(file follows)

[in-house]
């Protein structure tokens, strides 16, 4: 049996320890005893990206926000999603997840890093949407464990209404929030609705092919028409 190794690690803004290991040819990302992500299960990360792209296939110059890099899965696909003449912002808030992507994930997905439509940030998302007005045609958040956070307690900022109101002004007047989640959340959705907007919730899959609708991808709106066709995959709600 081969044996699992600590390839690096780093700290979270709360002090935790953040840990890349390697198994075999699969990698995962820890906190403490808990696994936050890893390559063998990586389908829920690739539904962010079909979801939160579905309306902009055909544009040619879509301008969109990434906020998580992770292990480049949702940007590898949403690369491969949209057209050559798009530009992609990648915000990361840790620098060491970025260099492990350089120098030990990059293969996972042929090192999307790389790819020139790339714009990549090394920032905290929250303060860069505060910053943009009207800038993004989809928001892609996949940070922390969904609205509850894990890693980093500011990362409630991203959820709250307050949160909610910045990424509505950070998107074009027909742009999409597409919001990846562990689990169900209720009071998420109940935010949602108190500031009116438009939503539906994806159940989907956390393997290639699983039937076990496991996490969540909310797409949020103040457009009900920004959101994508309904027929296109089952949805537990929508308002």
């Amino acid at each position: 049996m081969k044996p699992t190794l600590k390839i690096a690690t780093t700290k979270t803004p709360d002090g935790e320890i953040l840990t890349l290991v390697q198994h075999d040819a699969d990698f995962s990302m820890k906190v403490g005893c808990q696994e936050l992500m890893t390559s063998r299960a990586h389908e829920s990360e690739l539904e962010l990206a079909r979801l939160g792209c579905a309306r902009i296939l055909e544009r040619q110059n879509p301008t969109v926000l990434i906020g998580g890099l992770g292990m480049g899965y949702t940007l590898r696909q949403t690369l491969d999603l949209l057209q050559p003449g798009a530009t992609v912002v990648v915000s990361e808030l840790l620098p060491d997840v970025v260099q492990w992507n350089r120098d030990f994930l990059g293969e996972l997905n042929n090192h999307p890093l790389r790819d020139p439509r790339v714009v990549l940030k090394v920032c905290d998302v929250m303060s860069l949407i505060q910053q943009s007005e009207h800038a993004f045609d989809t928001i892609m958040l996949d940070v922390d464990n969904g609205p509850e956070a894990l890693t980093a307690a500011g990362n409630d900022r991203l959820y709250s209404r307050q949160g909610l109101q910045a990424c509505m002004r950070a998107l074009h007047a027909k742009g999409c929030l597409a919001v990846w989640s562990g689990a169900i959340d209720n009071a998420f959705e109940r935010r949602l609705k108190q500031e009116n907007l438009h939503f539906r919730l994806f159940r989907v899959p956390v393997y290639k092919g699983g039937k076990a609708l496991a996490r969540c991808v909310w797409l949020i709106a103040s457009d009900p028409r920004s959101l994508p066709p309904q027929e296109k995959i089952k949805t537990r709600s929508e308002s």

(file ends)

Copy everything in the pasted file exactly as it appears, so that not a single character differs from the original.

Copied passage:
[in-house]
């Protein structure tokens, strides 16, 4: 049996320890005893990206926000999603997840890093949407464990209404929030609705092919028409 190794690690803004290991040819990302992500299960990360792209296939110059890099899965696909003449912002808030992507994930997905439509940030998302007005045609958040956070307690900022109101002004007047989640959340959705907007919730899959609708991808709106066709995959709600 081969044996699992600590390839690096780093700290979270709360002090935790953040840990890349390697198994075999699969990698995962820890906190403490808990696994936050890893390559063998990586389908829920690739539904962010079909979801939160579905309306902009055909544009040619879509301008969109990434906020998580992770292990480049949702940007590898949403690369491969949209057209050559798009530009992609990648915000990361840790620098060491970025260099492990350089120098030990990059293969996972042929090192999307790389790819020139790339714009990549090394920032905290929250303060860069505060910053943009009207800038993004989809928001892609996949940070922390969904609205509850894990890693980093500011990362409630991203959820709250307050949160909610910045990424509505950070998107074009027909742009999409597409919001990846562990689990169900209720009071998420109940935010949602108190500031009116438009939503539906994806159940989907956390393997290639699983039937076990496991996490969540909310797409949020103040457009009900920004959101994508309904027929296109089952949805537990929508308002």
């Amino acid at each position: 049996m081969k044996p699992t190794l600590k390839i690096a690690t780093t700290k979270t803004p709360d002090g935790e320890i953040l840990t890349l290991v390697q198994h075999d040819a699969d990698f995962s990302m820890k906190v403490g005893c808990q696994e936050l992500m890893t390559s063998r299960a990586h389908e829920s990360e690739l539904e962010l990206a079909r979801l939160g792209c579905a309306r902009i296939l055909e544009r040619q110059n879509p301008t969109v926000l990434i906020g998580g890099l992770g292990m480049g899965y949702t940007l590898r696909q949403t690369l491969d999603l949209l057209q050559p003449g798009a530009t992609v912002v990648v915000s990361e808030l840790l620098p060491d997840v970025v260099q492990w992507n350089r120098d030990f994930l990059g293969e996972l997905n042929n090192h999307p890093l790389r790819d020139p439509r790339v714009v990549l940030k090394v920032c905290d998302v929250m303060s860069l949407i505060q910053q943009s007005e009207h800038a993004f045609d989809t928001i892609m958040l996949d940070v922390d464990n969904g609205p509850e956070a894990l890693t980093a307690a500011g990362n409630d900022r991203l959820y709250s209404r307050q949160g909610l109101q910045a990424c509505m002004r950070a998107l074009h007047a027909k742009g999409c929030l597409a919001v990846w989640s562990g689990a169900i959340d209720n009071a998420f959705e109940r935010r949602l609705k108190q500031e009116n907007l438009h939503f539906r919730l994806f159940r989907v899959p956390v393997y290639k092919g699983g039937k076990a609708l496991a996490r969540c991808v909310w797409l949020i709106a103040s457009d009900p028409r920004s959101l994508p066709p309904q027929e296109k995959i089952k949805t537990r709600s929508e308002s």